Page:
It is not only the residential real estate market that is experiencing the influence of the continued return of strong economic indicators, as the commercial real estate market is also dealing with a level of demand that cannot be met by the current pace of new commercial real estate construction.

This is especially true as it relates to financial services employment as well as professional and business services employment, all of which have outperformed the labor market as a whole. Since companies within these fast-growing categories have primarily targeted recent college graduates for recruitment to new, office-based positions, the demand for new commercial real estate has increased at a rapid rate greatly exceeding the current pace of commercial sector construction.

With the expectation that 2 million new jobs will be added by the close of 2017, there is some concern that a large percentage of these positions will nonetheless go unfilled due to a shortage of skilled workers available for what is now a total of 6 million job openings currently available in the United States. Keeping these and other economic figures in mind, the Fed has continued to favor a moderate monetary policy in an economy lacking any sign that it may be prone to overheating.

Declining Trade Deficit Indicates Potential for Substantial Gains in GDP Growth

Just a single month after an increase in the US trade deficit inspired at least some degree of pause among economists, the $4-billion decline in the trade gap measuring goods has offered ample reason for economic optimism as well as the likelihood of continued GDP growth. While the January numbers indicated a trade deficit totaling $68.8 billion, data from the month of February indicated the trade gap closed to just $64.8 billion, leading some economic analyses to alter GDP growth prognostications by as much as half of a percentage point.

It is necessary to point out, however, that data taken from the opening months of any new year are subject to substantial variances because of a number of factors that remain somewhat fluid — yet not entirely unpredictable — on a year-to-year basis. The Chinese lunar new year, for example, has a significant influence on the national trade deficit of the US, as the overwhelming majority of China’s businesses shut down for the duration of the holiday. With China, more so than any other country, the US holds its greatest trade deficit, which is why the annual holiday wields so much influence over early year trade deficit metrics.

Even after accounting for the influence of the Chinese lunar new year, the decline in the US trade deficit supports the notion held by many economists regarding the potential for continued economic growth going forward. In fact, the likelihood of continued GDP growth is further bolstered by increases in inventory production, including both retail and wholesale inventories. In the case of both retail and wholesale inventories, the February data shows an increase of 0.4 percent.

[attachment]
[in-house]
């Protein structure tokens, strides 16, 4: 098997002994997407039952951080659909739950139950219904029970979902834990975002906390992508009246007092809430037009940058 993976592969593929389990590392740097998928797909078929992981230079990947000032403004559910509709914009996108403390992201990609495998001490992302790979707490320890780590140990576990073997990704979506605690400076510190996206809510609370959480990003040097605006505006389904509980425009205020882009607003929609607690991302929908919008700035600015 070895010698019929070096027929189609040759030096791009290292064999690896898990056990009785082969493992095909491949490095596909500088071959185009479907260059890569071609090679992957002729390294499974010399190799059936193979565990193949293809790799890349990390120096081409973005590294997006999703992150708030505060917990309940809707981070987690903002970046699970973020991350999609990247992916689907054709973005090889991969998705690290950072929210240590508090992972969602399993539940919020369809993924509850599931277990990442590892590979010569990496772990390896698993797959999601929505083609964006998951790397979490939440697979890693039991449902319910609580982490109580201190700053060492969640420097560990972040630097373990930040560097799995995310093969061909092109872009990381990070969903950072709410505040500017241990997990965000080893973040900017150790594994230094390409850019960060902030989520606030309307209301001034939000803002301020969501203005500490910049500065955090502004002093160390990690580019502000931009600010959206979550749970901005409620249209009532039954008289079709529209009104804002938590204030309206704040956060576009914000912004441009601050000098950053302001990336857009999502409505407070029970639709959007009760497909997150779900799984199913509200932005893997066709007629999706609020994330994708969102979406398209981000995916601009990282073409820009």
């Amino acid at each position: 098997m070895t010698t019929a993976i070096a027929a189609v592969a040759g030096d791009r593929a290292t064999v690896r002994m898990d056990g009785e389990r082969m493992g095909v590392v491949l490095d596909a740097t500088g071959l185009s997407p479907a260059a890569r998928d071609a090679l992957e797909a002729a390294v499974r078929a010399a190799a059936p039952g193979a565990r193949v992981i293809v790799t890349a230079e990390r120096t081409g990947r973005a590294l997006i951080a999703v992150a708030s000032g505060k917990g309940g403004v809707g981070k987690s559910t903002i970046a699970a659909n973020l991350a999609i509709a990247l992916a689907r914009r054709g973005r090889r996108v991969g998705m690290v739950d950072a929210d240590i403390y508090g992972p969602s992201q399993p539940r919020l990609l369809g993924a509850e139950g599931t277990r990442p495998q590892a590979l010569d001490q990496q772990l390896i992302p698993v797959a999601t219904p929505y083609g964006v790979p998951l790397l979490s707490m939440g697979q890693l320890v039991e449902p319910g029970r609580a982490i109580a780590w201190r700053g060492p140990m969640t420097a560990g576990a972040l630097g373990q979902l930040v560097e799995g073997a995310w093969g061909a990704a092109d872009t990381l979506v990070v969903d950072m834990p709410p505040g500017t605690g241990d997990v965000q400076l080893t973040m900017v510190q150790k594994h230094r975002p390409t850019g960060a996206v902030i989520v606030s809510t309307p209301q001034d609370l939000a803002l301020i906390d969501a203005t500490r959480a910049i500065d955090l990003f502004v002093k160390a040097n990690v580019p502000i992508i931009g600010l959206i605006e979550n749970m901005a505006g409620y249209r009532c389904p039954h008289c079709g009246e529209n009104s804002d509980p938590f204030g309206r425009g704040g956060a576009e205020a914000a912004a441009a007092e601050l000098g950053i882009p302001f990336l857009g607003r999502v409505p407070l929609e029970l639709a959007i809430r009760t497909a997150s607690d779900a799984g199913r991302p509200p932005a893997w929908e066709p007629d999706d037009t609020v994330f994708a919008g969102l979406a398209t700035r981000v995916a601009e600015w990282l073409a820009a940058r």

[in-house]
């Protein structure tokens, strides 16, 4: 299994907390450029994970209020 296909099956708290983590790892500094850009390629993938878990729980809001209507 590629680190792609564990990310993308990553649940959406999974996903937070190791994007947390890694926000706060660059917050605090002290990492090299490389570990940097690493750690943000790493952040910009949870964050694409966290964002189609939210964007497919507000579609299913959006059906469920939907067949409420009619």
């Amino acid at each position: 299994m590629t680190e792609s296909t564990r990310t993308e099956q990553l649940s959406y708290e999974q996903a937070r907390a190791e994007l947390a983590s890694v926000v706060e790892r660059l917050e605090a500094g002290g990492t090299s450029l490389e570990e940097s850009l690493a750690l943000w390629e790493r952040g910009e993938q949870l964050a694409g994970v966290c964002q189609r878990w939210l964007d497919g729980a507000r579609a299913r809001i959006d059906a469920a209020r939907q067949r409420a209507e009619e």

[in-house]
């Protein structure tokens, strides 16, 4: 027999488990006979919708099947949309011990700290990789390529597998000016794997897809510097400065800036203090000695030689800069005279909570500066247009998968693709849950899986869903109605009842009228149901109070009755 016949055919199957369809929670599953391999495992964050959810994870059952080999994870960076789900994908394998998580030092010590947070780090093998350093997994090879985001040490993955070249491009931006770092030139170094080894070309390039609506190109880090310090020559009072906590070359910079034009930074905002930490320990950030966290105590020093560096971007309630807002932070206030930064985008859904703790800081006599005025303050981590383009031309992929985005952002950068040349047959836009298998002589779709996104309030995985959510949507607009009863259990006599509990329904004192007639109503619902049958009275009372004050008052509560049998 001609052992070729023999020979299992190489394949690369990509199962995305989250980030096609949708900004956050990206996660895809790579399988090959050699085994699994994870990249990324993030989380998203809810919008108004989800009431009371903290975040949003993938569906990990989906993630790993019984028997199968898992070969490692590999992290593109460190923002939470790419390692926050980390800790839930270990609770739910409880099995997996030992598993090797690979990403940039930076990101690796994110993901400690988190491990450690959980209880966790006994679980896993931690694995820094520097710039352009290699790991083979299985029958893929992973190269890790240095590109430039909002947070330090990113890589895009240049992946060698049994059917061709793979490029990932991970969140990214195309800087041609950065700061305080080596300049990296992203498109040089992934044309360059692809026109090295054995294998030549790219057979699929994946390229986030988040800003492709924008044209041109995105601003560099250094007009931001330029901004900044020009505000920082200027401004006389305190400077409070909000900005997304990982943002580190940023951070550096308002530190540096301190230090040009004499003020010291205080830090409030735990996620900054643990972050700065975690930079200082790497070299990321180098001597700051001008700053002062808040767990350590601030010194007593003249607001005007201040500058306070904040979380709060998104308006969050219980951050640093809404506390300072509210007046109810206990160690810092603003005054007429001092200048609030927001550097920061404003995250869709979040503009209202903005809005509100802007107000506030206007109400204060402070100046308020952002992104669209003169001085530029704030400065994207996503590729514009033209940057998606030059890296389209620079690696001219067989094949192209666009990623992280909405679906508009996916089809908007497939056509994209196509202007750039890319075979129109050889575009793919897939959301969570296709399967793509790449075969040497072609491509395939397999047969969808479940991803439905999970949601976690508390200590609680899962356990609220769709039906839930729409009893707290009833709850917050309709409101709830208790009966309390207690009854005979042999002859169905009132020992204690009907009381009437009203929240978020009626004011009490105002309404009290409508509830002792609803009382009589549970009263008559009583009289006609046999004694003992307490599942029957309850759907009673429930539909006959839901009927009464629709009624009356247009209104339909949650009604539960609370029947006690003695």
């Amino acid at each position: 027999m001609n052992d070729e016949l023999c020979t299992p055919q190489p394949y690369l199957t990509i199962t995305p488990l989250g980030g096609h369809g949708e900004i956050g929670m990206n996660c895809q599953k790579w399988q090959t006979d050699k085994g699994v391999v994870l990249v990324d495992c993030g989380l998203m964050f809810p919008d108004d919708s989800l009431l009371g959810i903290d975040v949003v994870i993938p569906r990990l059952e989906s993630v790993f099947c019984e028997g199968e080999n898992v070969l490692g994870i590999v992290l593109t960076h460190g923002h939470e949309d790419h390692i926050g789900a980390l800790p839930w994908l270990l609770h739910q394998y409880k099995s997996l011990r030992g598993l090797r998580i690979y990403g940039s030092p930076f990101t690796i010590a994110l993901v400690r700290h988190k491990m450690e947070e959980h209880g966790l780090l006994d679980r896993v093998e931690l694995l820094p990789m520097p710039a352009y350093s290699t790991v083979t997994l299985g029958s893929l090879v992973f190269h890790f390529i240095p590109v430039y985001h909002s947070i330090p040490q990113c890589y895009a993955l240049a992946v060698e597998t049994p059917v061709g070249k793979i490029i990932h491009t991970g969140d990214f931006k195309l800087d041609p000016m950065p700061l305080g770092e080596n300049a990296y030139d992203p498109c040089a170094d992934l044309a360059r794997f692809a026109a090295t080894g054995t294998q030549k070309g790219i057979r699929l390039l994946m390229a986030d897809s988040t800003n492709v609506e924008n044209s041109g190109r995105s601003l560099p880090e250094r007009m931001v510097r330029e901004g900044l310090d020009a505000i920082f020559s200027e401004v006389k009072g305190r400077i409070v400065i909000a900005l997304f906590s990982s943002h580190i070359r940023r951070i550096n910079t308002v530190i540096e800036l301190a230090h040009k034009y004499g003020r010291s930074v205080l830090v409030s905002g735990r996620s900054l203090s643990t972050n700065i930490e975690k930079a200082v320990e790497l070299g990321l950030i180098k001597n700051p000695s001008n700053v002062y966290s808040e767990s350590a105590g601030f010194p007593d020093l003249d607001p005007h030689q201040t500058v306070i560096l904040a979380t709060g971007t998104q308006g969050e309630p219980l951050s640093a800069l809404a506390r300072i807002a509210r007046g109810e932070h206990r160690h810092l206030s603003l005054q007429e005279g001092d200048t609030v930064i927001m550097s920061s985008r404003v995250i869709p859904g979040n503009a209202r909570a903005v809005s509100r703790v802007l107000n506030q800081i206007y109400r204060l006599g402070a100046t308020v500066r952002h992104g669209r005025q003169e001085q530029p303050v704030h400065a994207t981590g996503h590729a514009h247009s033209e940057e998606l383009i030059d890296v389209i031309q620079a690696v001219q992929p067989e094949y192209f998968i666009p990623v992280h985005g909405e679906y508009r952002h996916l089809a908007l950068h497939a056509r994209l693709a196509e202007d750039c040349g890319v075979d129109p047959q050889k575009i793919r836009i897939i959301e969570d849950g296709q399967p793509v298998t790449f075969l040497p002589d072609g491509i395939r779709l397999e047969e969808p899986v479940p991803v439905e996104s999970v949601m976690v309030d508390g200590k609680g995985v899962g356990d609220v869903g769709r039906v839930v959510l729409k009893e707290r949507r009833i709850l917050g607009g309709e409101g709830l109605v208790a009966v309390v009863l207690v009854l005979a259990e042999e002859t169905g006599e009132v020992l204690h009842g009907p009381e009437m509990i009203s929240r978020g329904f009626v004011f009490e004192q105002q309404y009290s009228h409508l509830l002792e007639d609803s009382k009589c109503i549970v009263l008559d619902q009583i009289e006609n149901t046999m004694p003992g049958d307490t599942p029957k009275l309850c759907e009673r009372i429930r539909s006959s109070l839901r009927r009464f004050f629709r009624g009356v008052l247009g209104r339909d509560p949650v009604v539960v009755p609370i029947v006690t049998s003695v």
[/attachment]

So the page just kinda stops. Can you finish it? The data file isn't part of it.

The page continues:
With the closing of the trade deficit gap of $4 billion from January to February, along with significant data demonstrating a 0.4 percent increase in inventory production across retail and wholesale inventories, it seems clear that the economy is poised for a period of sustained growth in GDP, even in the face of the recently released data indicating a first-quarter slowdown for the 2017 year.

As most economists — not to mention the officials at the Federal Reserve — have concluded, the first-quarter slowdown in GDP growth does not appear indicative of an emerging economic trend. Instead, a closer look at the data reveals the existence of the necessary preconditions supporting the onset of a sustained period of stable economic growth. Given the fact that service-related trade patterns tend to remain stable and relatively predictive on a month-to-month basis, the $4-billion decline in the trade deficit pertaining only to goods offers ample support for an optimistic economic view for the foreseeable future.

Sharp Upward Trend Continues in Toronto Housing Market

The United States is not the only nation experiencing the return of a booming real estate market: Our neighbors to the north are also in the midst of a similarly extended surge in the marketplace, and it is the renewed strength of the Canadian economy that has powered this upward trend in the average price of existing home sales. Our analyses indicate Toronto is perhaps the most salient example highlighting this continued upward trend, particularly since the city’s average home sale price checked in at $1.2 million in the last month, increasing at a rate representing a 28-year high.

After reviewing each category of housing within Toronto’s city limits — including detached homes, condominiums, and townhouses — it is evident that the sharp increase in the average sale price applies more or less equally to the different types of housing. Even with the 33-percent increase in prices across all housing categories encouraging a 15-percent increase in new listings put on the market, the Toronto housing supply still remains limited by any measure.